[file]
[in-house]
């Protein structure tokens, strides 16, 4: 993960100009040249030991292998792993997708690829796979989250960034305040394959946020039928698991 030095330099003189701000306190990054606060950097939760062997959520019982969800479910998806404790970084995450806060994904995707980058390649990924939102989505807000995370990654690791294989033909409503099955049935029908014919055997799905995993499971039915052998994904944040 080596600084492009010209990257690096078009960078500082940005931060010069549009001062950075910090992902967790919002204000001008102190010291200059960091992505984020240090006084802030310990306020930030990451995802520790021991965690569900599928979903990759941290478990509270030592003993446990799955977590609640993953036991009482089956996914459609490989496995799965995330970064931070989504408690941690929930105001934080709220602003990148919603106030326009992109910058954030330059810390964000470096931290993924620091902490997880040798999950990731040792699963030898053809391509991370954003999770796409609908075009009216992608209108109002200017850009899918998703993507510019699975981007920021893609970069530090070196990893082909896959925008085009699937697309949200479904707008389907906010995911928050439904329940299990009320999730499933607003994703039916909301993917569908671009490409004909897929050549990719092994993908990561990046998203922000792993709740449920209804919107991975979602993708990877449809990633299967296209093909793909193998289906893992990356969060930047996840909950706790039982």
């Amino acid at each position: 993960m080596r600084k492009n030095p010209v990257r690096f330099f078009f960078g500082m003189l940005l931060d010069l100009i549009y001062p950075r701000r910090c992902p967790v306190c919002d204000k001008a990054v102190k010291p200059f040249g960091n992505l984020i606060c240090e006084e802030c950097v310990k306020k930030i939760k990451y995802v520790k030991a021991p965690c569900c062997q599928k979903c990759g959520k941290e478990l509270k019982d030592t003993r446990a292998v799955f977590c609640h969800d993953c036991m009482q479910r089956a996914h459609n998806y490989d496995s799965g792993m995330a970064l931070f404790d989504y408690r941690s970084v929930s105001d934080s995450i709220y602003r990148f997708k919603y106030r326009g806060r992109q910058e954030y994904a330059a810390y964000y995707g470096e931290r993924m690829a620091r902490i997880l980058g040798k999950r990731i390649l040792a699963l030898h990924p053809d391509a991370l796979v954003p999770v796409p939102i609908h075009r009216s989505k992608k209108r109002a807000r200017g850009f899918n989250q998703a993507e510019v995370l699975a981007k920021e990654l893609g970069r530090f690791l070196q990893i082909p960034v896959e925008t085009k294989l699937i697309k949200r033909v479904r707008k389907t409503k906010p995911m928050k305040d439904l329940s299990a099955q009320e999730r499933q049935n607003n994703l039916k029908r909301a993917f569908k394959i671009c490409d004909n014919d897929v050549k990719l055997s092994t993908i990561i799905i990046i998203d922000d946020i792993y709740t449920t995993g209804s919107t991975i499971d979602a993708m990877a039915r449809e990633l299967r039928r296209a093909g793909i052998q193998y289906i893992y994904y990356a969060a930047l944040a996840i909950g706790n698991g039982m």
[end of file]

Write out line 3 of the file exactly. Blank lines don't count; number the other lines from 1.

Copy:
């Amino acid at each position: 993960m080596r600084k492009n030095p010209v990257r690096f330099f078009f960078g500082m003189l940005l931060d010069l100009i549009y001062p950075r701000r910090c992902p967790v306190c919002d204000k001008a990054v102190k010291p200059f040249g960091n992505l984020i606060c240090e006084e802030c950097v310990k306020k930030i939760k990451y995802v520790k030991a021991p965690c569900c062997q599928k979903c990759g959520k941290e478990l509270k019982d030592t003993r446990a292998v799955f977590c609640h969800d993953c036991m009482q479910r089956a996914h459609n998806y490989d496995s799965g792993m995330a970064l931070f404790d989504y408690r941690s970084v929930s105001d934080s995450i709220y602003r990148f997708k919603y106030r326009g806060r992109q910058e954030y994904a330059a810390y964000y995707g470096e931290r993924m690829a620091r902490i997880l980058g040798k999950r990731i390649l040792a699963l030898h990924p053809d391509a991370l796979v954003p999770v796409p939102i609908h075009r009216s989505k992608k209108r109002a807000r200017g850009f899918n989250q998703a993507e510019v995370l699975a981007k920021e990654l893609g970069r530090f690791l070196q990893i082909p960034v896959e925008t085009k294989l699937i697309k949200r033909v479904r707008k389907t409503k906010p995911m928050k305040d439904l329940s299990a099955q009320e999730r499933q049935n607003n994703l039916k029908r909301a993917f569908k394959i671009c490409d004909n014919d897929v050549k990719l055997s092994t993908i990561i799905i990046i998203d922000d946020i792993y709740t449920t995993g209804s919107t991975i499971d979602a993708m990877a039915r449809e990633l299967r039928r296209a093909g793909i052998q193998y289906i893992y994904y990356a969060a930047l944040a996840i909950g706790n698991g039982m």